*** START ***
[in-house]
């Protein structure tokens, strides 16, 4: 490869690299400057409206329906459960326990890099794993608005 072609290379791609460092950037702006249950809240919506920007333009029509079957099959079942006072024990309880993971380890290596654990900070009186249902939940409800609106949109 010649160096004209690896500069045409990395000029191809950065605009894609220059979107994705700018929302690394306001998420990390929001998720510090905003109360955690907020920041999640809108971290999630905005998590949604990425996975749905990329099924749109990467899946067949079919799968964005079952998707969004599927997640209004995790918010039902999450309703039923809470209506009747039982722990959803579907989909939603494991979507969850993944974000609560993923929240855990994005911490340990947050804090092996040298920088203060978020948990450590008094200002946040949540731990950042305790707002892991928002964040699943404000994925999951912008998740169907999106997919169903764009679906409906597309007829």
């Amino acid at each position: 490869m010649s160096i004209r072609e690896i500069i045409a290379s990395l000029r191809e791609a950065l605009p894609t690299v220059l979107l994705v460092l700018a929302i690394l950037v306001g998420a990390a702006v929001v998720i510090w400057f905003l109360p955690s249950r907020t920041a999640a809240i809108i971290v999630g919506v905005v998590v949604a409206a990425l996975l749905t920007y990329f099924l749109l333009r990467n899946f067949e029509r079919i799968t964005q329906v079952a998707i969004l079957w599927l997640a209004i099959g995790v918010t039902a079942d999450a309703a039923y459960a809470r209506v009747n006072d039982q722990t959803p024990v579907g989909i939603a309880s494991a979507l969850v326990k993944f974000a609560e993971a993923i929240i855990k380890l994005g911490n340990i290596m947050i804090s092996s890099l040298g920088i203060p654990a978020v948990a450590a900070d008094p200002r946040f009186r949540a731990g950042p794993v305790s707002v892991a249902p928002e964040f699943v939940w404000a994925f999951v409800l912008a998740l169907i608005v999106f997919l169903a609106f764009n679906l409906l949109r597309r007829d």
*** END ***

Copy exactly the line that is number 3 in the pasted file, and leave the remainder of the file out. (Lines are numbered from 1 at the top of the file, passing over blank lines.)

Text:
């Amino acid at each position: 490869m010649s160096i004209r072609e690896i500069i045409a290379s990395l000029r191809e791609a950065l605009p894609t690299v220059l979107l994705v460092l700018a929302i690394l950037v306001g998420a990390a702006v929001v998720i510090w400057f905003l109360p955690s249950r907020t920041a999640a809240i809108i971290v999630g919506v905005v998590v949604a409206a990425l996975l749905t920007y990329f099924l749109l333009r990467n899946f067949e029509r079919i799968t964005q329906v079952a998707i969004l079957w599927l997640a209004i099959g995790v918010t039902a079942d999450a309703a039923y459960a809470r209506v009747n006072d039982q722990t959803p024990v579907g989909i939603a309880s494991a979507l969850v326990k993944f974000a609560e993971a993923i929240i855990k380890l994005g911490n340990i290596m947050i804090s092996s890099l040298g920088i203060p654990a978020v948990a450590a900070d008094p200002r946040f009186r949540a731990g950042p794993v305790s707002v892991a249902p928002e964040f699943v939940w404000a994925f999951v409800l912008a998740l169907i608005v999106f997919l169903a609106f764009n679906l409906l949109r597309r007829d």